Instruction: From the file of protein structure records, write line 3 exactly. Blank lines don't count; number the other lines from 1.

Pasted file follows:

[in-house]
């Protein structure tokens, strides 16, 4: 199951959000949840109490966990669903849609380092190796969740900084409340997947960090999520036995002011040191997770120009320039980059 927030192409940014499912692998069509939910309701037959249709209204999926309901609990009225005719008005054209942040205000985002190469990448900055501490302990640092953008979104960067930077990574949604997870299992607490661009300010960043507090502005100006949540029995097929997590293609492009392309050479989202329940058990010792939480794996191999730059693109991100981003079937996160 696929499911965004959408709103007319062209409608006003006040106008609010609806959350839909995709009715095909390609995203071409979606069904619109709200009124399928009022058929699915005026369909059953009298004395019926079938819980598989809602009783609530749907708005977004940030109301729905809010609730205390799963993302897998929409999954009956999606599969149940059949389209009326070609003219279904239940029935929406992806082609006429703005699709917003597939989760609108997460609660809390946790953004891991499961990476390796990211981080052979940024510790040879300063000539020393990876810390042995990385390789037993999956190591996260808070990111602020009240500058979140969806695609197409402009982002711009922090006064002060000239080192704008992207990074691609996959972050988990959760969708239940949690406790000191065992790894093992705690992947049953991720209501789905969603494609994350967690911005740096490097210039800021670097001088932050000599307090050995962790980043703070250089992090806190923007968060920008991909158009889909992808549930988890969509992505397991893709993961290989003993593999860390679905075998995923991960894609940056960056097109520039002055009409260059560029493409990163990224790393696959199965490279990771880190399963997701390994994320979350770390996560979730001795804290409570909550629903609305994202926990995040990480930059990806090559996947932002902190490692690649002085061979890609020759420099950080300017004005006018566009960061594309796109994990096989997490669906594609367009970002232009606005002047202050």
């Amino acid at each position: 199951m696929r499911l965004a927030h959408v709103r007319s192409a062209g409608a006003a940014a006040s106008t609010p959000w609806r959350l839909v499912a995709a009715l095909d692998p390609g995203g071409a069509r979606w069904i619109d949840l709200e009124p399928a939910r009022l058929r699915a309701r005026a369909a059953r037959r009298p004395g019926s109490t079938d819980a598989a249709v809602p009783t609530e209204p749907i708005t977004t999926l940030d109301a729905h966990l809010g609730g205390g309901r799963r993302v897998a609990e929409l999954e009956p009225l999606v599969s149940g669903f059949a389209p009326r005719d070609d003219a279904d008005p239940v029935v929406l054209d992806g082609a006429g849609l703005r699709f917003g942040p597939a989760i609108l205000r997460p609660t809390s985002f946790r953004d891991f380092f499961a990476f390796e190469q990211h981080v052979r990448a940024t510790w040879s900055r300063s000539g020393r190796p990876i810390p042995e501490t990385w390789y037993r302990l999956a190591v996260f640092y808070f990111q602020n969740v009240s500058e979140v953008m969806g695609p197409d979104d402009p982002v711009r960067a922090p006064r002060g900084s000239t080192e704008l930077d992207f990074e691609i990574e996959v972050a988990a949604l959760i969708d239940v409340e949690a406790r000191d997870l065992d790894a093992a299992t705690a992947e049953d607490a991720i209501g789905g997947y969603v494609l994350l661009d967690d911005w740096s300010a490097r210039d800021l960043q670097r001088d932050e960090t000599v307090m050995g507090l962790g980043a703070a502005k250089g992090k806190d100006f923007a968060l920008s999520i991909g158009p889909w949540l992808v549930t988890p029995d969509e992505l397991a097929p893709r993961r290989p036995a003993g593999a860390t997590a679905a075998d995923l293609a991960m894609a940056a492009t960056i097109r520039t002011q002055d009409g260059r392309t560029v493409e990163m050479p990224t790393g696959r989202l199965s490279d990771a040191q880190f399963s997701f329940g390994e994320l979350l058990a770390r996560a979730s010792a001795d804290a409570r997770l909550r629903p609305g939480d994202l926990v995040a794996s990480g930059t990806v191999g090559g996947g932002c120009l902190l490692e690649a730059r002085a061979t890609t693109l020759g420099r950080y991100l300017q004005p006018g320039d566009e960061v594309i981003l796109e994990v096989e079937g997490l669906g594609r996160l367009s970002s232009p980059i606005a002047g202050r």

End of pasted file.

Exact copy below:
């Amino acid at each position: 199951m696929r499911l965004a927030h959408v709103r007319s192409a062209g409608a006003a940014a006040s106008t609010p959000w609806r959350l839909v499912a995709a009715l095909d692998p390609g995203g071409a069509r979606w069904i619109d949840l709200e009124p399928a939910r009022l058929r699915a309701r005026a369909a059953r037959r009298p004395g019926s109490t079938d819980a598989a249709v809602p009783t609530e209204p749907i708005t977004t999926l940030d109301a729905h966990l809010g609730g205390g309901r799963r993302v897998a609990e929409l999954e009956p009225l999606v599969s149940g669903f059949a389209p009326r005719d070609d003219a279904d008005p239940v029935v929406l054209d992806g082609a006429g849609l703005r699709f917003g942040p597939a989760i609108l205000r997460p609660t809390s985002f946790r953004d891991f380092f499961a990476f390796e190469q990211h981080v052979r990448a940024t510790w040879s900055r300063s000539g020393r190796p990876i810390p042995e501490t990385w390789y037993r302990l999956a190591v996260f640092y808070f990111q602020n969740v009240s500058e979140v953008m969806g695609p197409d979104d402009p982002v711009r960067a922090p006064r002060g900084s000239t080192e704008l930077d992207f990074e691609i990574e996959v972050a988990a949604l959760i969708d239940v409340e949690a406790r000191d997870l065992d790894a093992a299992t705690a992947e049953d607490a991720i209501g789905g997947y969603v494609l994350l661009d967690d911005w740096s300010a490097r210039d800021l960043q670097r001088d932050e960090t000599v307090m050995g507090l962790g980043a703070a502005k250089g992090k806190d100006f923007a968060l920008s999520i991909g158009p889909w949540l992808v549930t988890p029995d969509e992505l397991a097929p893709r993961r290989p036995a003993g593999a860390t997590a679905a075998d995923l293609a991960m894609a940056a492009t960056i097109r520039t002011q002055d009409g260059r392309t560029v493409e990163m050479p990224t790393g696959r989202l199965s490279d990771a040191q880190f399963s997701f329940g390994e994320l979350l058990a770390r996560a979730s010792a001795d804290a409570r997770l909550r629903p609305g939480d994202l926990v995040a794996s990480g930059t990806v191999g090559g996947g932002c120009l902190l490692e690649a730059r002085a061979t890609t693109l020759g420099r950080y991100l300017q004005p006018g320039d566009e960061v594309i981003l796109e994990v096989e079937g997490l669906g594609r996160l367009s970002s232009p980059i606005a002047g202050r």